Though I certainly have my share of “lemons,” most of my lessons generally go well. I try to incorporate lots of engaging strategies (you might be interested in the free chapter from one of my books that’s titled What Are the Best Things You Can Do to Maximize the Chances of a Lesson Being Successful?
Yesterday in World History, though, my students were super-engaged, and I’m reflecting about what things might have made the difference . I figure that if I can identify those elements, I’ll want to see how I can replicate them in the future.
It was a fairly simple lesson: Students were finishing researching The Five Pillars of Islam on the computers in the library, putting them in their own words, creating a “Foldable” (see The Best Teacher Resources For “Foldables”), printing out pictures for their creation, and preparing to present what they learned.
So, what do I think were the obvious and not-so-obvious factors that had every student focused and energized from the moment the opening bell rang to the end?
Here are some thoughts:
* Our three Muslim students were very excited about the project. They were the experts helping other students, and I think their enthusiasm was infectious. I wonder if the “universal” point is that finding some sort of “hook” that creates big time investment from even just a small number of students can be infectious? If so, I wonder what might be a class’ “tipping point”?
* One of the things the Muslim students got really excited about was finding an error on one of the resources at our World History Class blog. I’m not sure how to regularly incorporate this factor in other lessons. However, their interest does make we wonder if that high-level of interest in seeking out mistakes could be used in lessons I might do on “fake news” (see The Best Tools & Lessons For Teaching Information Literacy – Help Me Find More).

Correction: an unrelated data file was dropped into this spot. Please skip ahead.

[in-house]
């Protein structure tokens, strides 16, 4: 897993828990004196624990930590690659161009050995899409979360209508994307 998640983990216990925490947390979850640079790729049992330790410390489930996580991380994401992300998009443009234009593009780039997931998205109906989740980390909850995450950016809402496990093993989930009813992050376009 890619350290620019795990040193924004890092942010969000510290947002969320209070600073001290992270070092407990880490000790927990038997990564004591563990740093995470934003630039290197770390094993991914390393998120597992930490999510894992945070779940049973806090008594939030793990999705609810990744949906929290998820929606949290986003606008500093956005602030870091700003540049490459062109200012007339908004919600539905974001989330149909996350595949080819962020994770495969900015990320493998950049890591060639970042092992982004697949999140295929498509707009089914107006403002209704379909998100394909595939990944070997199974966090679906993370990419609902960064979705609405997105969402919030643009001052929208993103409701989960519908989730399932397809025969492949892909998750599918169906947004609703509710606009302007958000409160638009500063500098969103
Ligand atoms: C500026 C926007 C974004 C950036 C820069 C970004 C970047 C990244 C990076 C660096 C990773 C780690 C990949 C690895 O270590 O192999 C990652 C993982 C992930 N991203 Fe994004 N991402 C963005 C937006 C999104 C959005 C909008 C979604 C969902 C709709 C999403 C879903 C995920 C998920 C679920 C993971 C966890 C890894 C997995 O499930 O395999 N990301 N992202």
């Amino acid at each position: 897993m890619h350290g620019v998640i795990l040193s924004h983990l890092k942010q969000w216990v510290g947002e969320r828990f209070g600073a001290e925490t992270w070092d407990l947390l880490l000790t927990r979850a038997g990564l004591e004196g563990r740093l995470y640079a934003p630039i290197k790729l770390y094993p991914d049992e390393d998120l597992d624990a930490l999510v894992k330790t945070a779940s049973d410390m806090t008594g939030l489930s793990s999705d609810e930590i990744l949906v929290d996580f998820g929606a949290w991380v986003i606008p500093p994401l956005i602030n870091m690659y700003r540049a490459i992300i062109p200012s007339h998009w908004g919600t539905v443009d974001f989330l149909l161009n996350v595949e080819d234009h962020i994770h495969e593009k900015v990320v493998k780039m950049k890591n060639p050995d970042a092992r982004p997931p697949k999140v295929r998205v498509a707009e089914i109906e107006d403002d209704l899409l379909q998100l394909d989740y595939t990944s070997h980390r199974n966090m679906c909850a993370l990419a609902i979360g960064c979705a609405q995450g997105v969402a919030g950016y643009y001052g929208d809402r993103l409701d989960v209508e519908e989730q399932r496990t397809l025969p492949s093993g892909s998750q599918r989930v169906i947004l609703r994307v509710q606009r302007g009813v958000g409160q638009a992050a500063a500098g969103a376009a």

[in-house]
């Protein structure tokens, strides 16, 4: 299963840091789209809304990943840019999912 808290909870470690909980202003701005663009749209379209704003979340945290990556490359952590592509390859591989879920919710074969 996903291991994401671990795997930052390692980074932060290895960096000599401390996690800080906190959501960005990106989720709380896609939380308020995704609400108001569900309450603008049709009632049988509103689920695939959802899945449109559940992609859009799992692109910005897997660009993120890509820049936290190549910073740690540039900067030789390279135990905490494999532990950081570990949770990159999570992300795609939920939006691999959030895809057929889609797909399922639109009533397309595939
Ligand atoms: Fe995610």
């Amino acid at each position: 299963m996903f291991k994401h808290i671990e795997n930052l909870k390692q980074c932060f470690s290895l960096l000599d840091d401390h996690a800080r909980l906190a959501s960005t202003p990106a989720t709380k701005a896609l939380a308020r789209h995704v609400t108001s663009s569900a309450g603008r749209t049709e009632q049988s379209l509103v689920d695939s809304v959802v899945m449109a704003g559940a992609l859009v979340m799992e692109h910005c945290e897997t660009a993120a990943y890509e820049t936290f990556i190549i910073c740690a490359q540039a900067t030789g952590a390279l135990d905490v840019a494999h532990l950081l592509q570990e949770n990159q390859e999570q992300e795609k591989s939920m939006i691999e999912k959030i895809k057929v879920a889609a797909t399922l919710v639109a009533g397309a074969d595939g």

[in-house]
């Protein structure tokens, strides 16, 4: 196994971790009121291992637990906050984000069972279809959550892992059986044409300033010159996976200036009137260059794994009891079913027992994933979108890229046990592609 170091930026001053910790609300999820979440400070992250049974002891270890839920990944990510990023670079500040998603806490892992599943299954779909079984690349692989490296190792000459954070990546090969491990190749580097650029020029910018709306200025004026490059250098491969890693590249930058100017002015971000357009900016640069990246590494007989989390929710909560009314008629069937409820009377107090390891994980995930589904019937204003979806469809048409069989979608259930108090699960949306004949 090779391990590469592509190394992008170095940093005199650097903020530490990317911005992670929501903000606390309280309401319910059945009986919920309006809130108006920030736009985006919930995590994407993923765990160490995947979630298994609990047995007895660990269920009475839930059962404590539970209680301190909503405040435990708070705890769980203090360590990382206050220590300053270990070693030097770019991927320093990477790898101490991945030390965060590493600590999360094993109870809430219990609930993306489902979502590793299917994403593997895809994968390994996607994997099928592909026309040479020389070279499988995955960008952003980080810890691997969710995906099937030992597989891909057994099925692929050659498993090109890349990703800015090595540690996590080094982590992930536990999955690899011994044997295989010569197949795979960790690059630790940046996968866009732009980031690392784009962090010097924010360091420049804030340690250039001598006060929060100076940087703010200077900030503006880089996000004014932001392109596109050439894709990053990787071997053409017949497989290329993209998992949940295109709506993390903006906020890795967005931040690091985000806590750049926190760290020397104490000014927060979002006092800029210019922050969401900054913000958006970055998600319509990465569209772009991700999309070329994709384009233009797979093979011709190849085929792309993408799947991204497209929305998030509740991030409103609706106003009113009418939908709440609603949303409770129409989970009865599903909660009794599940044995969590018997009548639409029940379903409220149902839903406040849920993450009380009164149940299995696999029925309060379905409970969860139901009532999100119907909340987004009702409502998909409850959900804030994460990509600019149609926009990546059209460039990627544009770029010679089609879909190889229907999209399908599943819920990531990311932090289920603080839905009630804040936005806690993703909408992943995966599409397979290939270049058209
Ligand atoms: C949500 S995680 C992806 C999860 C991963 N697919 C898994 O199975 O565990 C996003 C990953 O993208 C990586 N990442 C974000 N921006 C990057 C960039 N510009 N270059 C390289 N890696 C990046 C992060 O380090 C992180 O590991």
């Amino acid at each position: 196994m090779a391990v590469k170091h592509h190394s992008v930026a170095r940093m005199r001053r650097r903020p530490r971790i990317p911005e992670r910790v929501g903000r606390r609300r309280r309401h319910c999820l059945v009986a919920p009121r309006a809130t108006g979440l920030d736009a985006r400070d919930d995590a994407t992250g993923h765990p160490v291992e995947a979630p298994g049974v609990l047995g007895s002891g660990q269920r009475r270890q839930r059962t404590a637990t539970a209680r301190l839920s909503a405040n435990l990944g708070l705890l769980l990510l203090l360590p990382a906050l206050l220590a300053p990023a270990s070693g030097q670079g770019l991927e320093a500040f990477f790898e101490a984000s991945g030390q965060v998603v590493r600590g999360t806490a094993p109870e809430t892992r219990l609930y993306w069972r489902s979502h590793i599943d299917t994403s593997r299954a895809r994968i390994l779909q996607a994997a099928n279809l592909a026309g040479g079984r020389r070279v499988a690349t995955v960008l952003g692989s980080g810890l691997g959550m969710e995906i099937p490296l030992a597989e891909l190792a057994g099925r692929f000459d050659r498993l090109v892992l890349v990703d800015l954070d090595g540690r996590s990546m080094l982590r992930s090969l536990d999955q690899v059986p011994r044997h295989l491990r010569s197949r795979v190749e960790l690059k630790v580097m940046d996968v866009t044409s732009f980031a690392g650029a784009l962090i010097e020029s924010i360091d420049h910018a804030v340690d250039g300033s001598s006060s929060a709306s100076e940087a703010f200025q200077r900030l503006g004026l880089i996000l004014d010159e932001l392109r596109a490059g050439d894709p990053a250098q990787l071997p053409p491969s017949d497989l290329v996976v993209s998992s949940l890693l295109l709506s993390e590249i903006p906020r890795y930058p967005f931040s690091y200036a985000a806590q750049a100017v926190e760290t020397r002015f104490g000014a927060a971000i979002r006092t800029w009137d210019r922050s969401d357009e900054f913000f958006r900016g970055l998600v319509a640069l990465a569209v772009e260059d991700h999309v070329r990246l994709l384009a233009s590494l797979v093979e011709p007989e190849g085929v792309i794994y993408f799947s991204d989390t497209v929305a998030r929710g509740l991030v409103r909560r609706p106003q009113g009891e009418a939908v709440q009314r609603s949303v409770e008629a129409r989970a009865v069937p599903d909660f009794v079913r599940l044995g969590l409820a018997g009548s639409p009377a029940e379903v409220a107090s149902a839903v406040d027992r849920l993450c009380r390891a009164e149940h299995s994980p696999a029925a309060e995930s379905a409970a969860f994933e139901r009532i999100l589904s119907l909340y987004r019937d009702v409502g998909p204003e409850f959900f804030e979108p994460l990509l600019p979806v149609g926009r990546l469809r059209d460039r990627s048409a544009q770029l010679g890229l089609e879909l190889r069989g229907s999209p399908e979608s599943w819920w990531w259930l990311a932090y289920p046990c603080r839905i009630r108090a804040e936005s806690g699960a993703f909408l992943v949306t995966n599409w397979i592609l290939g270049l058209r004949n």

* It also seems to me that, even though our school has had no incidents of Islamophobia and, in fact, Muslim students always look at my incredulously when I tell them they should let me know if anything like that happens, they are not immune from what they have seen in the media about incidents in other areas. Having their religion be the focus of a major class project might have been particularly impactful to them. The “universal” point might be we regularly need to lift-up the cultures of all of our most vulnerable students.
* I haven’t often used “Foldables” (see The Best Teacher Resources For “Foldables”), but I had students use them to create their Five Pillars project. I’ve sometimes been concerned that students spend too much time on making it look “pretty” and less on the important content. However, I was pleasantly surprised to see that they only spent a few minutes on creating it with construction paper and some students who were not ordinarily “leaders” were helping others figure out how to make them. The “universal” point here is that letting students be creative in their presentation methods enhances autonomy and motivation. Also, perhaps they only get focused on “prettifying” their foldable if the content isn’t interesting?
* Knowing that they were going to present to their classmates might also have increased student seriousness. Plenty of research shows that we take things more seriously if we know we are going to teach others (see The Best Posts On Helping Students Teach Their Classmates — Help Me Find More).
Obviously, you weren’t there, but I invite other thoughts about what I might have missed…
I’m adding this post to The Best Posts & Articles On Student Engagement.